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Now the Islanders' coach, Barry Trotz explains why he left the Capitals

Now the Islanders' coach, Barry Trotz explains why he left the Capitals

DALLAS — Hours after being named head coach of the New York Islanders on Thursday, Barry Trotz made his first public comments since stepping down in Washington earlier in the week.

And, from the sounds of it, his departure was mostly a business decision.

“Yeah, obviously, I love the D.C. area,” he told reporters on a conference call. “But when it came to the business aspect, from my standpoint, I felt that it wasn’t really sincere [given] what we did together. So I decided that it was better to just move on.”

“I thank the fans,” he added. “I’m glad we could get it done. I said we could get it done in four years, and we did.”

Although the value of his contract with the Islanders has not been publicly disclosed, Hockey Night in Canada’s Elliotte Friedman reported that Trotz is set to earn “at least $4 million” per year—or more than twice what he was earning in Washington.

A source told NBC Sports Washington earlier this week that Trotz, who directed the Caps to their first Stanley Cup two weeks ago, sought $5 million per season for five seasons. The five-year term, that source said, was a non-starter as far as the Caps were concerned, given the relatively short shelf life of NHL coaches and the fact that Trotz had already been in Washington for four seasons.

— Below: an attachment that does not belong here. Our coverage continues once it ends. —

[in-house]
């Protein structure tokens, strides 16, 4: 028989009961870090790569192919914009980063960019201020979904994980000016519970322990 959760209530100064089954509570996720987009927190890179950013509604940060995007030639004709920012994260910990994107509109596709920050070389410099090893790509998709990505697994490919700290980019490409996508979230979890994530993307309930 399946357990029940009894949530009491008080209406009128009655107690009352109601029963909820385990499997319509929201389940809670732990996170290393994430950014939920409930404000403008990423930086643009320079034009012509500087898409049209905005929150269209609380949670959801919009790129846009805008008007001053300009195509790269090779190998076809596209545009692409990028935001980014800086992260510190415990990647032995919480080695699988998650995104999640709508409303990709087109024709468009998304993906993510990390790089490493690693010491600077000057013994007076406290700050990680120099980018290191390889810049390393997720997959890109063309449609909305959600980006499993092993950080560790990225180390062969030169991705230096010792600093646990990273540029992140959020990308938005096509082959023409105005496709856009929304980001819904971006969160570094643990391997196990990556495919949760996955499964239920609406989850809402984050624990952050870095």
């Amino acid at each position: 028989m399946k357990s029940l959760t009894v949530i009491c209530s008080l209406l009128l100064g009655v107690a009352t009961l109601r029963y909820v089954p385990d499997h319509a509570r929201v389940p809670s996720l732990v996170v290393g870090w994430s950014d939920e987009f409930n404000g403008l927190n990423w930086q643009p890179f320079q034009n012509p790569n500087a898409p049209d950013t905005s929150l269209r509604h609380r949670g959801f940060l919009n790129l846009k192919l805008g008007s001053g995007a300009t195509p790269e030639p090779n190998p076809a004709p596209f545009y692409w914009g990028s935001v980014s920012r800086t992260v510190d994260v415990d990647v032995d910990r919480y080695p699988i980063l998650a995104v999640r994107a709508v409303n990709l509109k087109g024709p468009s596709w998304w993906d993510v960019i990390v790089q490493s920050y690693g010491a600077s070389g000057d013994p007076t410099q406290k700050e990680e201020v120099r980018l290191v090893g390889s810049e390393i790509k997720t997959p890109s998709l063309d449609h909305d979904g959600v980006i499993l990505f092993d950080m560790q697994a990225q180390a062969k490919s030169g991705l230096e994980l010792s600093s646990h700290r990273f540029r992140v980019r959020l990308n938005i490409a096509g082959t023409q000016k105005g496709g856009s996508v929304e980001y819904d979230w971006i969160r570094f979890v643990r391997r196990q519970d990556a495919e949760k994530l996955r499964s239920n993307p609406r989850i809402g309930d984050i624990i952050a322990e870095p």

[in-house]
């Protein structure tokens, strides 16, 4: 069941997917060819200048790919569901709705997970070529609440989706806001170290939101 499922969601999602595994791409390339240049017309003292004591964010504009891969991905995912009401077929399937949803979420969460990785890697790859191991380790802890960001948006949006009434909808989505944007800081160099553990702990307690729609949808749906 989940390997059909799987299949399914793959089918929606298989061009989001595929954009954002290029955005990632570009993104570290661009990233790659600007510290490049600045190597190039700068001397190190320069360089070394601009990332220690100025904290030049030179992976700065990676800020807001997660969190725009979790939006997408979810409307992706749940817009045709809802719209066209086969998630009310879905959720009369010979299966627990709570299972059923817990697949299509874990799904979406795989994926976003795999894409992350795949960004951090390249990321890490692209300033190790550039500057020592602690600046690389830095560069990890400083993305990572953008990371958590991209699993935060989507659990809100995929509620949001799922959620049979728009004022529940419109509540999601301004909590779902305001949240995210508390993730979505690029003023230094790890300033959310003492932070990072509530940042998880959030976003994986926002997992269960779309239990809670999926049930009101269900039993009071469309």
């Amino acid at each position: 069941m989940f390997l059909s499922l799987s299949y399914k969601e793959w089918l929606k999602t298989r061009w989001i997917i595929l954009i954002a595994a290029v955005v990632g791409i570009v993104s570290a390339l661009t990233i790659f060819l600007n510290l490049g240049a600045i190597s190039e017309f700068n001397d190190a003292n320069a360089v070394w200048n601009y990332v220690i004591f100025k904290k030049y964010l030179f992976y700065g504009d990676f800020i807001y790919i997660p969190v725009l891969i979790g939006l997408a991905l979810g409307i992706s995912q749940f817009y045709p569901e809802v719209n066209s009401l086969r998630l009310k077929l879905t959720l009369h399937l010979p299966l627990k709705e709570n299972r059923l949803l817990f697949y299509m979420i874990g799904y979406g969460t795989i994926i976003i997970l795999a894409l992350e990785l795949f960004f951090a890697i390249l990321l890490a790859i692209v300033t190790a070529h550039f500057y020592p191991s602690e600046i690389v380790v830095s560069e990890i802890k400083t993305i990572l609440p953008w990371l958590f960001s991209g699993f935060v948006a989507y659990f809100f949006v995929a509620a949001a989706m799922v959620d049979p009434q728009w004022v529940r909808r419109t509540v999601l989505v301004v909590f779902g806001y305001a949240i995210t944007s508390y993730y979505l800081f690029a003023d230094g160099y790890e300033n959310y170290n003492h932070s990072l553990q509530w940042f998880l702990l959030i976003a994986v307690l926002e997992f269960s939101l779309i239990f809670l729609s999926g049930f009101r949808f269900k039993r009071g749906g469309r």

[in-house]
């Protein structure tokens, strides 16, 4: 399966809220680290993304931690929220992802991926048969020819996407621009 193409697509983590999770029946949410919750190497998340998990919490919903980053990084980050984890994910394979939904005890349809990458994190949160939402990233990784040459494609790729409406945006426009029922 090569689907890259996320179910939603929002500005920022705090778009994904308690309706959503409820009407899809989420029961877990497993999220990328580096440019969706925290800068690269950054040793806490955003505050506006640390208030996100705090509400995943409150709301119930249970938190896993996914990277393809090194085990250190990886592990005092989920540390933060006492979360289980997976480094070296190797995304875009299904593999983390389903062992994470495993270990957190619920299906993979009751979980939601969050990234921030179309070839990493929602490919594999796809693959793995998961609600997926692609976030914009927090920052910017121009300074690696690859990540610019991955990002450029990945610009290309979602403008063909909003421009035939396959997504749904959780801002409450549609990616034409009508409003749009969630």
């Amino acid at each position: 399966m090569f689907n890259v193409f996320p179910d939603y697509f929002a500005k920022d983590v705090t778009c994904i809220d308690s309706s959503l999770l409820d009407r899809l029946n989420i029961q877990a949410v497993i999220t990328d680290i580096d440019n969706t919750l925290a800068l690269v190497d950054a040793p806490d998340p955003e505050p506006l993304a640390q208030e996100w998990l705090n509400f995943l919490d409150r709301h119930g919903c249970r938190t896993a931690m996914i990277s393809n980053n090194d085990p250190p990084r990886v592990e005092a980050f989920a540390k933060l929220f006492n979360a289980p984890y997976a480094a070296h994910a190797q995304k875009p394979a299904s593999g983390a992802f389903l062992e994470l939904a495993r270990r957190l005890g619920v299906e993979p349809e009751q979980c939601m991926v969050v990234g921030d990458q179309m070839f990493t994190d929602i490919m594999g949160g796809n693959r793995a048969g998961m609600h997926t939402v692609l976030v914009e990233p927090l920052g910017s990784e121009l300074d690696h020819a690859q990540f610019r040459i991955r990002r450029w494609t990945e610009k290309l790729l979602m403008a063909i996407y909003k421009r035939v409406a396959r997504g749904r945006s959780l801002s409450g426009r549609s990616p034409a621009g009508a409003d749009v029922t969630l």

When it became clear that the sides weren’t going to close the considerable gap between their positions, Trotz offered to step down and the resignation was accepted, making the 55-year-old a free agent.

When “I got the [counteroffer], I guess I knew it was time to go in a different direction,” he said.

In New York, Trotz replaces Doug Weight, who was fired earlier this month along with GM Garth Snow. Lou Lamoriello, a longtime NHL executive, took over for Snow and immediately started a search for a new head coach.

Once Trotz became available, it didn’t take Lamoriello to zero in on the NHL's fifth all-time winningest coach. The two met, exchanged ideas and quickly realized that they had found a good fit in one another. Trotz said he's already reached out to the Islanders' star captain, John Tavares, who could become the biggest prize on the free agent market on July 1. 

And, like that, Trotz now is the coach of a Metropolitan Division foe. The Caps and Isles will face off four times next season, beginning with a Nov. 26meeting in New York.

It’ll be weird, for sure. But professional sports is a business. And all sides involved in the Trotz saga were served a painful reminder of that this week.

Asked if he felt wanted in Washington, Trotz said: “Well, I’ll leave that up to the Caps to answer that. I think, absolutely. We just won a cup together and so I don't think that was an issue. I think it was more principle.”

In the end, Trotz wanted to be compensated like one of the top coaches in the game. And now he will, settling in behind big market coaches such as Toronto’s Mike Babcock ($6.25 million per year), Chicago’s Joel Quenneville ($6 million) and Montreal’s Claude Julien ($5 million).

“It’s good to be wanted,” he said. “It happened really quickly because you go from one emotion of winning the cup to the next emotion of leaving the team that you just won the Cup with, and you have to make some quick decisions. I know the timing of it—end of the season, the draft coming up, free agency [and] all that—there was some urgency on that. Both parties knew that, so we went to work at it and got it done.”